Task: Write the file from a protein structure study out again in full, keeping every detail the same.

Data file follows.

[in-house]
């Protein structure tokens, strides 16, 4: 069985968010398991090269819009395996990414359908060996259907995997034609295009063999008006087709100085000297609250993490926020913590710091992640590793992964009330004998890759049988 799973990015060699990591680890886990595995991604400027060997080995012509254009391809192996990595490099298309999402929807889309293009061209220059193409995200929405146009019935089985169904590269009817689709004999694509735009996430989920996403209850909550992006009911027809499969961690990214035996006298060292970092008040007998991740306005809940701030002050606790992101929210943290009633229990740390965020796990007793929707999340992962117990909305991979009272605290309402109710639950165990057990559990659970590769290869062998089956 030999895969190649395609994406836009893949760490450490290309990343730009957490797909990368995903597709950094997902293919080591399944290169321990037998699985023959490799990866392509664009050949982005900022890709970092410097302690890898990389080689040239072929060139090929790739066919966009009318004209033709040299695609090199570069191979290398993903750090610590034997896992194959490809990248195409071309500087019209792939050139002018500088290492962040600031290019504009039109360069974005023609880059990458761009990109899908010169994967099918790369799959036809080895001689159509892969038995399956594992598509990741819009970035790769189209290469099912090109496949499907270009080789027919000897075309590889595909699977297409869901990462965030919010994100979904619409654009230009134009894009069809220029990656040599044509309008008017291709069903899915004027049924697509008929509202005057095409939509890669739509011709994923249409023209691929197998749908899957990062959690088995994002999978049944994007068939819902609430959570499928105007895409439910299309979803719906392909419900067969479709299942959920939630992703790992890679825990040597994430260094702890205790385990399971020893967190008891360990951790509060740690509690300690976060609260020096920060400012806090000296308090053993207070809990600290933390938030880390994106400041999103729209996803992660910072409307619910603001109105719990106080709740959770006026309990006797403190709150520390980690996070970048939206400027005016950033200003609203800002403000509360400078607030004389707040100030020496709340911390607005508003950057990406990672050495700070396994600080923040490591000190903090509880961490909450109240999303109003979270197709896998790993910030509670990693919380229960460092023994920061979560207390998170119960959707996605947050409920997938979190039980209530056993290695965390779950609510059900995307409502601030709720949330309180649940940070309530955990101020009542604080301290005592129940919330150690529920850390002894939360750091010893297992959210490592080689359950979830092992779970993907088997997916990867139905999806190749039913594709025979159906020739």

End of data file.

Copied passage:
[in-house]
């Protein structure tokens, strides 16, 4: 069985968010398991090269819009395996990414359908060996259907995997034609295009063999008006087709100085000297609250993490926020913590710091992640590793992964009330004998890759049988 799973990015060699990591680890886990595995991604400027060997080995012509254009391809192996990595490099298309999402929807889309293009061209220059193409995200929405146009019935089985169904590269009817689709004999694509735009996430989920996403209850909550992006009911027809499969961690990214035996006298060292970092008040007998991740306005809940701030002050606790992101929210943290009633229990740390965020796990007793929707999340992962117990909305991979009272605290309402109710639950165990057990559990659970590769290869062998089956 030999895969190649395609994406836009893949760490450490290309990343730009957490797909990368995903597709950094997902293919080591399944290169321990037998699985023959490799990866392509664009050949982005900022890709970092410097302690890898990389080689040239072929060139090929790739066919966009009318004209033709040299695609090199570069191979290398993903750090610590034997896992194959490809990248195409071309500087019209792939050139002018500088290492962040600031290019504009039109360069974005023609880059990458761009990109899908010169994967099918790369799959036809080895001689159509892969038995399956594992598509990741819009970035790769189209290469099912090109496949499907270009080789027919000897075309590889595909699977297409869901990462965030919010994100979904619409654009230009134009894009069809220029990656040599044509309008008017291709069903899915004027049924697509008929509202005057095409939509890669739509011709994923249409023209691929197998749908899957990062959690088995994002999978049944994007068939819902609430959570499928105007895409439910299309979803719906392909419900067969479709299942959920939630992703790992890679825990040597994430260094702890205790385990399971020893967190008891360990951790509060740690509690300690976060609260020096920060400012806090000296308090053993207070809990600290933390938030880390994106400041999103729209996803992660910072409307619910603001109105719990106080709740959770006026309990006797403190709150520390980690996070970048939206400027005016950033200003609203800002403000509360400078607030004389707040100030020496709340911390607005508003950057990406990672050495700070396994600080923040490591000190903090509880961490909450109240999303109003979270197709896998790993910030509670990693919380229960460092023994920061979560207390998170119960959707996605947050409920997938979190039980209530056993290695965390779950609510059900995307409502601030709720949330309180649940940070309530955990101020009542604080301290005592129940919330150690529920850390002894939360750091010893297992959210490592080689359950979830092992779970993907088997997916990867139905999806190749039913594709025979159906020739």